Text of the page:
But the realisation that he is someone famous made me reflect on a similar scenario, for which I kept thinking that day was my Sharapova moment. For those who don’t know, Maria Sharapova said in an interview that she didn’t know of Sachin Tendulkar — the prolific Indian cricketer, and Demi-God. Following that, there was a big hoo-ha in India, with everyone demanding an apology from Sharapova. Until, of course, Sachin himself spoke out in public that it’s perfectly normal for the rest of the world not know about a sport played largely in 12 countries! Now, if you wonder who Sharapova is, I don’t blame you, but you must have Google on your device. But the fundamental issue is that there are hundreds and thousands of professional sportspersons with incredible achievements, but it’s not possible for people to know every one of them. As much as it’s unfair and absurd for the players and their fans to be upset due to this, it is equally unfair expecting people to know and memorise the achievements for every sportsperson.
However, being starstruck didn’t involve hankering for autographs and selfies. Lewis Moody chose to devote his time following retirement in his foundation associated with the charities, and it contributed to the successful day out we had. However, it would be extremely ungrateful not to mention the volunteers for The Brain Tumour Charity who arranged the event and made it happen at the first place. They travelled a long distance, gave every family a warm and heartfelt welcome and their stories and experiences shared with the others. And the families who attended the event. Having such a major illness and the trauma, the pain, the endless wait to the road to recovery associated with it, can turn anyone’s life upside down. It takes great strength to deal with the ailment, and continue with your life, and for this reason, the meet-up turned out to be one amongst the equals, involving people with incredible strength of character on or outside the pitch.
So, why am I not writing about the others? I think it’s because not knowing who Lewis was for the entire day was in a way funny. It was about wondering who he was at the beginning, then trying to imagine what level he played at, then forgetting who he was in his professional life altogether and enjoying the day in activities with him and everyone else…and finally, the dawn of the truth. It’s also because finding a famous person who is humble and empathetic is rare. And finally, meeting him was a realisation that you can still like someone famous based on their human qualities rather than what they did in their professional life. And the fact that seeing Lewis and his wife Annie and the other volunteers on the day, Becky, Emma, the lady with round glasses, the girl with the camera — it made me feel that you can just appear the person next door, but you can do extraordinary things.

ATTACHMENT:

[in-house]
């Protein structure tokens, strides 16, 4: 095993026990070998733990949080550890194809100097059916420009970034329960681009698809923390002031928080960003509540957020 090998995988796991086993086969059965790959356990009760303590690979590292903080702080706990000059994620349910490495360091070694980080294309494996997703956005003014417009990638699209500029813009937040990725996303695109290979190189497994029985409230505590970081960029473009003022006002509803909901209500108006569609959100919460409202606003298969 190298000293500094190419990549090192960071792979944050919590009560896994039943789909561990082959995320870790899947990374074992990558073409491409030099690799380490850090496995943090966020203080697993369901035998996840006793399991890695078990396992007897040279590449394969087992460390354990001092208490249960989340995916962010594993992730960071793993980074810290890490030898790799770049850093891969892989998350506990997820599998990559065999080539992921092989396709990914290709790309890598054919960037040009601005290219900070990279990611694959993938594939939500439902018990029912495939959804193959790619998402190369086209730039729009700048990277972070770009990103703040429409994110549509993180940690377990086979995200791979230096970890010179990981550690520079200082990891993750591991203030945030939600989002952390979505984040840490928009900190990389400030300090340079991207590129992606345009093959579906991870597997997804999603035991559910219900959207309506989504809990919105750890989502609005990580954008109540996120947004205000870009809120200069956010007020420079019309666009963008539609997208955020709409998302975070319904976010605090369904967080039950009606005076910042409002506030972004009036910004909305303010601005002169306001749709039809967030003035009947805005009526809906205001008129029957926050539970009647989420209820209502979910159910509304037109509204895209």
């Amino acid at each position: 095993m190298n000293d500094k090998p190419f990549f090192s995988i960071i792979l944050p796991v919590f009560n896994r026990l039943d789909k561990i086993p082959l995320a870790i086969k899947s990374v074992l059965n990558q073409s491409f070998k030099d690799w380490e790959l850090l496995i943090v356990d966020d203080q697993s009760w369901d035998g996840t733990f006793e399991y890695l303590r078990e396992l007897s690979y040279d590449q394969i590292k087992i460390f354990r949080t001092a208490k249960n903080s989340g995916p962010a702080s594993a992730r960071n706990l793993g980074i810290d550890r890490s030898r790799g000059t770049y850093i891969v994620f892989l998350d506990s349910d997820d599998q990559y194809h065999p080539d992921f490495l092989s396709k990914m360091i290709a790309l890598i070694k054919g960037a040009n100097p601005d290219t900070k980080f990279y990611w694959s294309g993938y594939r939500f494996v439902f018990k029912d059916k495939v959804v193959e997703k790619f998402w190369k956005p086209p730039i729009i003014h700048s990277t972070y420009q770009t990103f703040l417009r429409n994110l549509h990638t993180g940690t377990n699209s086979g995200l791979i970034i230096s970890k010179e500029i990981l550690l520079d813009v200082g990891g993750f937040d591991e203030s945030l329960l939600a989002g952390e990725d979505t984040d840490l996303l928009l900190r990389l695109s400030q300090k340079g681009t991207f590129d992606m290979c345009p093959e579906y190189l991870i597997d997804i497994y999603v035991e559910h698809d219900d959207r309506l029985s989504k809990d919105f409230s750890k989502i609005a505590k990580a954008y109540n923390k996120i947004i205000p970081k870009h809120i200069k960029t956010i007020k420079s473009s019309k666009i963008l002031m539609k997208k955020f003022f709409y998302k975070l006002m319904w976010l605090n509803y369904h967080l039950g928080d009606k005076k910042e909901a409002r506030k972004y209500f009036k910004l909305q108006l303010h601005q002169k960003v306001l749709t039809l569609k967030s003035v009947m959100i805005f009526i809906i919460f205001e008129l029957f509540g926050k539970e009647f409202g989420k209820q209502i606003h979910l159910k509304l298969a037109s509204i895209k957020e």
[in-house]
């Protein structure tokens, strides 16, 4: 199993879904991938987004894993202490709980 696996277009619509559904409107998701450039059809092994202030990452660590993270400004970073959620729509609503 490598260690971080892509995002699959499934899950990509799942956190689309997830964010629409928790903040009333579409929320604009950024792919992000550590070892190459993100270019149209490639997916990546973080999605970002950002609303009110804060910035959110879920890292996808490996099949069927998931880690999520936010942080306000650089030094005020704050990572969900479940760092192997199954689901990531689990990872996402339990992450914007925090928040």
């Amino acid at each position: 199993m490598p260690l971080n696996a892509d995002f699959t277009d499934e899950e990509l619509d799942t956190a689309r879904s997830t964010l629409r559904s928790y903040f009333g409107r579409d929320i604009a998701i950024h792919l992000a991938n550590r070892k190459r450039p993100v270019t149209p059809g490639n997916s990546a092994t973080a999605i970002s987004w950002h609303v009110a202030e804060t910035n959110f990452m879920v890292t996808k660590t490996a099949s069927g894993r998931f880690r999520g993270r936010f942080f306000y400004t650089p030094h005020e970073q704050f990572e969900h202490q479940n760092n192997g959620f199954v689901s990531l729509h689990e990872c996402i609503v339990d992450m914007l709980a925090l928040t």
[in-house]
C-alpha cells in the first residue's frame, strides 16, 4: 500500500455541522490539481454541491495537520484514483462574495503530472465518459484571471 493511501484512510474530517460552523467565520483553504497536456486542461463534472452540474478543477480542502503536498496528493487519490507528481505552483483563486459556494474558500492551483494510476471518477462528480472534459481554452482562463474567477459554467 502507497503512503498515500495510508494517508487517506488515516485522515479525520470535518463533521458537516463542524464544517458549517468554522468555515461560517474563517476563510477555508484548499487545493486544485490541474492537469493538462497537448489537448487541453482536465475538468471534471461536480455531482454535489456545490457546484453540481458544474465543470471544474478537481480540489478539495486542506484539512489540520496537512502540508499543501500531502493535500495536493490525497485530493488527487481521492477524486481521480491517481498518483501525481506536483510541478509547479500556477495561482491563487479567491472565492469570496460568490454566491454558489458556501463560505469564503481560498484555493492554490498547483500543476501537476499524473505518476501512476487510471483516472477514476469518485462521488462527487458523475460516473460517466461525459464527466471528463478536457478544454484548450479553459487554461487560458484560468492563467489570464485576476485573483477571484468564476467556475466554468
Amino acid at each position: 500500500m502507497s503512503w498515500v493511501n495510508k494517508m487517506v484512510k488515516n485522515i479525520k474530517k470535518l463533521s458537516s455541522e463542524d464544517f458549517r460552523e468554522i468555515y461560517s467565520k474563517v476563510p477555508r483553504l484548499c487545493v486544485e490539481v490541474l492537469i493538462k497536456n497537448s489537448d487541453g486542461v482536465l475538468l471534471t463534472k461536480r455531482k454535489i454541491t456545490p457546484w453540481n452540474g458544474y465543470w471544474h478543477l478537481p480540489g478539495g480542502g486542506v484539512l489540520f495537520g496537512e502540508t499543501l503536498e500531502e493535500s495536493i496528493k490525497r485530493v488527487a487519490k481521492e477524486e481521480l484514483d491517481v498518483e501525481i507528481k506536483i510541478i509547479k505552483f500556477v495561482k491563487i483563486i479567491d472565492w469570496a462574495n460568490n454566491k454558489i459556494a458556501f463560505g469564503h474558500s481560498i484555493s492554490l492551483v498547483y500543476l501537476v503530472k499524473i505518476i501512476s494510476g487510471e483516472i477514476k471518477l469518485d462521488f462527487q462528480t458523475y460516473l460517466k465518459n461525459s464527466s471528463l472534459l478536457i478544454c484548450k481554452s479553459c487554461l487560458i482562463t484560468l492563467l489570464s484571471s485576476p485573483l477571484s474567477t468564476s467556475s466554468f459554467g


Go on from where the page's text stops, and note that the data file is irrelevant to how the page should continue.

So, the outcome of meeting Lewis? Firstly, I now know who he is, so that’s going into my trivia bank. Secondly, I’m a bit interested in rugby now than I was before. And finally, I ended the day feeling bloody frustrated learning that he’s the same age as I am and he’s already retired! But despite that gloomy realisation, the day out was marked by meeting an individual who was a prolific sportsperson, and beyond that, a humble fellow, and that’s how I’ll remember him. I’ll be waiting to see him next time to thank him for his extraordinary work. Am I a fan? Probably not of the “mad dog” Moody, as I never knew that part of his life, but as a person, I certainly admire him.
An appeal to end:
If you’ve read this far, I thought I could be cheeky and ask for some money. Although this blog is about Lewis, I must remind you the purpose of the meet. It was for the families with children who are dealing with brain tumour (not the children, but anyone in the household). Brain Tumour is one of the biggest cancer killer in the UK amongst children and its perils are not well publicised. Even the non-cancerous tumours, although termed benign by medical professionals, affect ones abilities significantly and a large number of brain tumour survivors sustain a life changing disabilities. Researches in diagnosing and treating brain tumours are underfunded. It’s organisations like The Brain Tumour Charity and Lewis Moody Foundation who are doing their utmost best to raise awareness, raise funds, facilitate research and support the affected families. Campaigns like Headsmart, started by The Brain Tumour Charity phenomenally reduced the diagnosing time for brain tumours in children. And The Lewis Moody Foundation is partnered with The Brain Tumour Charity fundraising and hosting family days, as well as support the Headsmart campaign.
So, here’s the deal. You can contribute to both of these fabulous charities doing pioneering work for Brain Tumour Research. You can make a voluntary contribution to either of the charities, or participate in a fundraising event, or if you are aware of families affected by brain tumour, you can help them get in touch with The Brain Tumour Charity, and The Lewis Moody Foundation. All these small measures will immensely help to all the families going through the ordeal, trying to coming to terms with this life changing illness.
%d bloggers like this: